The firm views itself as an extension of its portfolio companies’ teams, serving as their “Outsourced Strategic CFO.” Lerner and Vogelstein also aim to provide the companies they work with strategic growth modeling, unit economics analysis, talent recruiting, customer introductions and business development support.

“We strive to build deep relationships early on and to prove our value well ahead of a prospective investment,” Lerner said. Avid takes its team’s prior data-driven experience to employ “a metrics-driven approach” so that a startup can “deeply understand” their unit economics. It also “gets in the trenches” alongside founders to help grow a company.

Ed Zimmerman, chair of Lowenstein Sandler LLP’s tech group in New York and adjunct professor of VC at Columbia Business School, is an Avid investor.

He told TechCrunch that because of his role in the venture community, he is often counsel to a company or fund and will run into former students in deals. Feedback from numerous people in his network point to Lerner being “extraordinarily thoughtful about deals,” with one entrepreneur describing her as “one of the smartest people she has met in a decade-plus in venture.”

“I’ve seen it myself in deals and then I’ve seen founders turn down very well branded funds to work with Addie,” Zimmerman added, noting they are impressed both by her intellect and integrity. “…Addie will find and win and be invited into great deals because she makes an indelible impression on the people who’ve worked with her and the data is remarkably consistent.”

#acrew-capital, #addie-lerner, #basecamp, #bessemer-venture-partners, #brynn-putnam, #canapi-ventures, #catalyst, #consumer-internet, #corporate-finance, #diversity, #finance, #foundry-group, #funding, #general-atlantic, #general-catalyst, #george-kaiser-family-foundation, #goldman-sachs, #israel, #jonathan-klein, #kleiner-perkins, #new-york, #north-america, #slow-ventures, #software, #tali-vogelstein, #tc, #tech, #techcrunch-include, #theresia-gouw, #thrive-capital, #united-states, #venture-capital

13 investors say lifelong learning is taking edtech mainstream

The venture potential of a startup that caters to individual students — instead of a slow-moving, small-pocketed institution — has a bullish aura that attracts investors.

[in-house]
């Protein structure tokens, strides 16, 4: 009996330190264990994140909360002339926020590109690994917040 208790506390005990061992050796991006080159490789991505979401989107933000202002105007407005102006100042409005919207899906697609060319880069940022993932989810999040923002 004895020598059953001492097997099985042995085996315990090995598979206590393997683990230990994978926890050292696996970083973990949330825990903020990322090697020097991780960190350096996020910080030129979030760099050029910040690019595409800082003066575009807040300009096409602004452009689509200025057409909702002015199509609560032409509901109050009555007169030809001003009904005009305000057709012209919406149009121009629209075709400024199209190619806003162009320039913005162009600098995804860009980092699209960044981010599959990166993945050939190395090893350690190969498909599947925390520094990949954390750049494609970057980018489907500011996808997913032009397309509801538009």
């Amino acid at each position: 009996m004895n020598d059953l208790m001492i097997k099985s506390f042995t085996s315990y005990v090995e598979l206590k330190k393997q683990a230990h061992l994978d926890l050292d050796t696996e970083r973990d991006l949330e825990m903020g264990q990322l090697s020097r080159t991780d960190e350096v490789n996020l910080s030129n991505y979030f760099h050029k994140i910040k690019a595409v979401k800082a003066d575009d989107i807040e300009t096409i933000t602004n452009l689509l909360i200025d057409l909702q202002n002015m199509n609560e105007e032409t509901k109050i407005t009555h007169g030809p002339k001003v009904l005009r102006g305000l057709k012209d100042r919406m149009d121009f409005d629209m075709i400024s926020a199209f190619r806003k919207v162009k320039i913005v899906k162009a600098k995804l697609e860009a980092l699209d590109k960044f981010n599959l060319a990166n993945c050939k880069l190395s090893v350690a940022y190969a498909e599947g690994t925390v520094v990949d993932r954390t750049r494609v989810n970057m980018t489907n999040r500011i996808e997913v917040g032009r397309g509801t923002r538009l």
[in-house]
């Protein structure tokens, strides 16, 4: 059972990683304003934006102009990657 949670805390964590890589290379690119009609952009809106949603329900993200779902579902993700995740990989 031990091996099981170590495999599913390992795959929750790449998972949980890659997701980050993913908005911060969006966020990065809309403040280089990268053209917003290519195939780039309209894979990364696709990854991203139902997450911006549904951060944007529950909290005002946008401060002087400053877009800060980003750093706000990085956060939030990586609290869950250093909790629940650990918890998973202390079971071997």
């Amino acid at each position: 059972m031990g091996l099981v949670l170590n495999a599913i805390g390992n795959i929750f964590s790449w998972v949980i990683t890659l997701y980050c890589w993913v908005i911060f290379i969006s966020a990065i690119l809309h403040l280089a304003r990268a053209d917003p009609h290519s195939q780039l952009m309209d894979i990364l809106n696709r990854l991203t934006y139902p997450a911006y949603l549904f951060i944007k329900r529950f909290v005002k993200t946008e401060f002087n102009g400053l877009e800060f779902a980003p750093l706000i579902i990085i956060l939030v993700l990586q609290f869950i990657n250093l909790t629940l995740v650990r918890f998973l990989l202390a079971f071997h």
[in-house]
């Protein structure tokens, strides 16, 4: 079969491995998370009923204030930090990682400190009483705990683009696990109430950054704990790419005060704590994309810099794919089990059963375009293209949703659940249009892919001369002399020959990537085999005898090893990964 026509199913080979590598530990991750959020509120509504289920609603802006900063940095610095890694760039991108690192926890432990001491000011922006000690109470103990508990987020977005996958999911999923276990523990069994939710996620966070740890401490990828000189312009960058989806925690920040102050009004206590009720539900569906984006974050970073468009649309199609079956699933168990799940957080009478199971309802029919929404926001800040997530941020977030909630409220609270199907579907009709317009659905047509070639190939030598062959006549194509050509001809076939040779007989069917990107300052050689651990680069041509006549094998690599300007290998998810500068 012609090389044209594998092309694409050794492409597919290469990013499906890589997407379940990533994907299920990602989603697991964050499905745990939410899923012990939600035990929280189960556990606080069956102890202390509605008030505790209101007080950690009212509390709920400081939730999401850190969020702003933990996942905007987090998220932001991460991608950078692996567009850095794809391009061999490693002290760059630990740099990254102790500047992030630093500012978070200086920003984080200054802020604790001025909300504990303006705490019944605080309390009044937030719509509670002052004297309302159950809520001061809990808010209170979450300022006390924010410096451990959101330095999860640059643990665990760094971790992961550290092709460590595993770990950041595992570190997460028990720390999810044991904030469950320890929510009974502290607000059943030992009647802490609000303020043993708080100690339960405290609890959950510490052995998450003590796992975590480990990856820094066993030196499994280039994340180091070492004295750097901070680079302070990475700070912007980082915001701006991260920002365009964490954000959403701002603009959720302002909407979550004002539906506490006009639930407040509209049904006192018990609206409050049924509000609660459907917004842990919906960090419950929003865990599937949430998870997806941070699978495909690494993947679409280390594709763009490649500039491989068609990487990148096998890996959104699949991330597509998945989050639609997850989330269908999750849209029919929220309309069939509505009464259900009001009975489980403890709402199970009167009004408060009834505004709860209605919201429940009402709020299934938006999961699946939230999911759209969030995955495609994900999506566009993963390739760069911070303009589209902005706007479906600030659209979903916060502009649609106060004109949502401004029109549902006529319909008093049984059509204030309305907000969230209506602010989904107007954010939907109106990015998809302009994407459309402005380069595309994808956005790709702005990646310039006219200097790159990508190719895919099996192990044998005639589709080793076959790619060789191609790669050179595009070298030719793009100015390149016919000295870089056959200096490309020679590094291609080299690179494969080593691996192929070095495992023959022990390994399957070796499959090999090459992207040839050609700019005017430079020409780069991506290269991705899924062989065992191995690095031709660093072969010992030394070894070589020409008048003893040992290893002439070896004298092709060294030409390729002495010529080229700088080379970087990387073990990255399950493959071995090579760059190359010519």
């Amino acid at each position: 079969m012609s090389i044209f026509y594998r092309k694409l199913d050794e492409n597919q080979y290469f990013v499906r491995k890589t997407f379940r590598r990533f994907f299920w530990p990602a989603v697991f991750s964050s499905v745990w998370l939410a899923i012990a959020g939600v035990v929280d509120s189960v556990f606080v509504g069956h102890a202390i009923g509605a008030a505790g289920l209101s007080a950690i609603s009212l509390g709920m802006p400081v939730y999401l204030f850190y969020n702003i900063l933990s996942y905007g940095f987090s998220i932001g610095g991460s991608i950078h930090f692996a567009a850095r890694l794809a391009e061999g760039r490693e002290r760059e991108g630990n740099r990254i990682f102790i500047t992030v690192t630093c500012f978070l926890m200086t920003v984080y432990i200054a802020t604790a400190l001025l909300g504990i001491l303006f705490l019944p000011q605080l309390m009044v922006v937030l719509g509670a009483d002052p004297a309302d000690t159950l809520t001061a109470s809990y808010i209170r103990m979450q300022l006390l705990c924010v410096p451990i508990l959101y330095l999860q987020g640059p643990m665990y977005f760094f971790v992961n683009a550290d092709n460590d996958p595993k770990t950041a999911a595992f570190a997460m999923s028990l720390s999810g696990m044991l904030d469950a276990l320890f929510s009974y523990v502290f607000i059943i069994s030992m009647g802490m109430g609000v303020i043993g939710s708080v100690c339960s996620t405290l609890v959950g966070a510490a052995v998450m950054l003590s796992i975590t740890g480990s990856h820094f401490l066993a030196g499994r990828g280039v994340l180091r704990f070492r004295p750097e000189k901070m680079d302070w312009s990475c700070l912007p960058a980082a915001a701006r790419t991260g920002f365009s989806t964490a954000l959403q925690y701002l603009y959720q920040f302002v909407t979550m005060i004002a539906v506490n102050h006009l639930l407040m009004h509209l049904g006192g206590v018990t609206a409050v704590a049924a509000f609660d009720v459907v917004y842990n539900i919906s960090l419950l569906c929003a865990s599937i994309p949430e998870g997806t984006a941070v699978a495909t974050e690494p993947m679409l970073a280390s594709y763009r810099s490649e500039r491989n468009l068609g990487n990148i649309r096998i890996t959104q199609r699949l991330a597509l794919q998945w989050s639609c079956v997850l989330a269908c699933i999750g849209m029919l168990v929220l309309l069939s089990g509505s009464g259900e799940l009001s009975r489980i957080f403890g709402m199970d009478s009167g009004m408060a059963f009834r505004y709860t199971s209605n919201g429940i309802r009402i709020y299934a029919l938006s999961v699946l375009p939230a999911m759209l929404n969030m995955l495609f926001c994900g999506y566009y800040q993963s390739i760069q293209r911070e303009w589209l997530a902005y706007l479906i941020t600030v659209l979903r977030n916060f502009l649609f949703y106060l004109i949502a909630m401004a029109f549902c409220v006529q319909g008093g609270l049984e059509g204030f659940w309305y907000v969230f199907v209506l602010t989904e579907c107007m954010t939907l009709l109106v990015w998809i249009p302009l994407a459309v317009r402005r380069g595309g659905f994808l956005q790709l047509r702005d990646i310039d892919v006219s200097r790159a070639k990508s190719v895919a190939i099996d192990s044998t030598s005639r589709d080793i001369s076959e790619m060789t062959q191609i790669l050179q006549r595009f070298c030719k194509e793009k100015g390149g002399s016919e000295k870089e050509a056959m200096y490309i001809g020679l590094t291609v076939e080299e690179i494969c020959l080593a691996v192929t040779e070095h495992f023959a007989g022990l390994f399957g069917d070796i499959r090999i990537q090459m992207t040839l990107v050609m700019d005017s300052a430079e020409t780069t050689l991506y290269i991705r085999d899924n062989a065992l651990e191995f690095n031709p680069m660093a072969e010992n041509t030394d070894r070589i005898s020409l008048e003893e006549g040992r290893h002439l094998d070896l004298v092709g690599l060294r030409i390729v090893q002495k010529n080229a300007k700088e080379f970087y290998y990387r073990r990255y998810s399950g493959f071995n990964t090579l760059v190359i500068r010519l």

Add in a pandemic that forced many to embrace remote learning overnight, and it makes sense that we have seen companies like Outschool and ClassDojo turn first profits while startups like Quizlet and ApplyBoard reached $1 billion valuations.

Last year brought a flurry of record-breaking venture capital to the sector. PitchBook data shows that edtech startups around the world raised $10.76 billion last year, compared to $4.7 billion in 2019. While reporting delays could change this total, VC dollars have more than doubled since the pandemic began. In the United States, edtech startups raised $1.78 billion in venture capital across 265 deals during 2020, compared to $1.32 billion the prior year.

In today’s survey, thirteen top edtech investors shared their thoughts on how growth of lifelong learning is reshaping the industry. Given the sudden extinction of snow days and yeast shortages brought on by student bakers in the early days of the pandemic, it’s easy to see how remote education extends beyond traditional school hours. As learners become more multi-layered and nuanced, so have the edtech companies that back them. 

This was a recurring theme in today’s survey, signaling a shift in how investors approach hybrid learning. The evolution of post-pandemic education will be complex, if not aggressively competitive among the growing cohort of well-capitalized edtech companies. While we asked investors about their post-pandemic tastebuds back in July, much has changed since. Higher education didn’t combust like some expected today, and today, many predict that K-12 students will return to pre-COVID formats after vaccinations are widespread. 

It puts startups in a difficult spot: if 2020 was about enabling video-based teaching, what might emerge from 2021? Integration between different edtech apps? New student collaboration tools? Are employer-led up-skilling and a renewed interest in self-improvement enlarging edtech’s TAM?

Here are the investors we spoke to, along with their areas of interest and expertise: